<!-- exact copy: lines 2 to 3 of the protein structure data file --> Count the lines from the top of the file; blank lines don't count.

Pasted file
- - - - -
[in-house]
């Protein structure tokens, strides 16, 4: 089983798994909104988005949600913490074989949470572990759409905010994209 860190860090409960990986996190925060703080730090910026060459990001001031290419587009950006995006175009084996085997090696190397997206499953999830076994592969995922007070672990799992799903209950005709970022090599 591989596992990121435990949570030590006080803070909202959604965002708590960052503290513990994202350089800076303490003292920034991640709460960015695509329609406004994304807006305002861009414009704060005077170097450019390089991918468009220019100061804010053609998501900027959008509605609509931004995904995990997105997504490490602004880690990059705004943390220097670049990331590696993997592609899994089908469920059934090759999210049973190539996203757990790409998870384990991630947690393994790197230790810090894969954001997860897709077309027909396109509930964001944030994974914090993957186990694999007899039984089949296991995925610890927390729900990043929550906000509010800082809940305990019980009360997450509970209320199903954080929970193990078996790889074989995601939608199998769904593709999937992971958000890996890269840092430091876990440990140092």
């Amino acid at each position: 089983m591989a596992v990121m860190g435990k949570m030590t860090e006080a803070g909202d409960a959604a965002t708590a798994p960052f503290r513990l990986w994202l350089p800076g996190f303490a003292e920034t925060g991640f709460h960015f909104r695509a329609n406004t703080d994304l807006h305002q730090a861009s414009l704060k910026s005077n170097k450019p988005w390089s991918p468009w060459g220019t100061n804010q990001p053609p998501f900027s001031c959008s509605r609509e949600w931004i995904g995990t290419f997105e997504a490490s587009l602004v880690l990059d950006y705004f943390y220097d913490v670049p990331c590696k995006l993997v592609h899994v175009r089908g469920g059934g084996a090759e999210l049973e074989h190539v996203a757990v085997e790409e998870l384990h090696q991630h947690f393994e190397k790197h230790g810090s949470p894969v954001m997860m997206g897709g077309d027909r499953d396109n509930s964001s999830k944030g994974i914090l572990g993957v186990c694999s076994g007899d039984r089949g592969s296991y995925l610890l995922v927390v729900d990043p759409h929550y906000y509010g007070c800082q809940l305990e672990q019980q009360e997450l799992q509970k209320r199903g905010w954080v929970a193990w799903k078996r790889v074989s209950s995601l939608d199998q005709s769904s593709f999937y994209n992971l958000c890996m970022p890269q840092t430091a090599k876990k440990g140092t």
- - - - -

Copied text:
């Protein structure tokens, strides 16, 4: 089983798994909104988005949600913490074989949470572990759409905010994209 860190860090409960990986996190925060703080730090910026060459990001001031290419587009950006995006175009084996085997090696190397997206499953999830076994592969995922007070672990799992799903209950005709970022090599 591989596992990121435990949570030590006080803070909202959604965002708590960052503290513990994202350089800076303490003292920034991640709460960015695509329609406004994304807006305002861009414009704060005077170097450019390089991918468009220019100061804010053609998501900027959008509605609509931004995904995990997105997504490490602004880690990059705004943390220097670049990331590696993997592609899994089908469920059934090759999210049973190539996203757990790409998870384990991630947690393994790197230790810090894969954001997860897709077309027909396109509930964001944030994974914090993957186990694999007899039984089949296991995925610890927390729900990043929550906000509010800082809940305990019980009360997450509970209320199903954080929970193990078996790889074989995601939608199998769904593709999937992971958000890996890269840092430091876990440990140092």
């Amino acid at each position: 089983m591989a596992v990121m860190g435990k949570m030590t860090e006080a803070g909202d409960a959604a965002t708590a798994p960052f503290r513990l990986w994202l350089p800076g996190f303490a003292e920034t925060g991640f709460h960015f909104r695509a329609n406004t703080d994304l807006h305002q730090a861009s414009l704060k910026s005077n170097k450019p988005w390089s991918p468009w060459g220019t100061n804010q990001p053609p998501f900027s001031c959008s509605r609509e949600w931004i995904g995990t290419f997105e997504a490490s587009l602004v880690l990059d950006y705004f943390y220097d913490v670049p990331c590696k995006l993997v592609h899994v175009r089908g469920g059934g084996a090759e999210l049973e074989h190539v996203a757990v085997e790409e998870l384990h090696q991630h947690f393994e190397k790197h230790g810090s949470p894969v954001m997860m997206g897709g077309d027909r499953d396109n509930s964001s999830k944030g994974i914090l572990g993957v186990c694999s076994g007899d039984r089949g592969s296991y995925l610890l995922v927390v729900d990043p759409h929550y906000y509010g007070c800082q809940l305990e672990q019980q009360e997450l799992q509970k209320r199903g905010w954080v929970a193990w799903k078996r790889v074989s209950s995601l939608d199998q005709s769904s593709f999937y994209n992971l958000c890996m970022p890269q840092t430091a090599k876990k440990g140092t």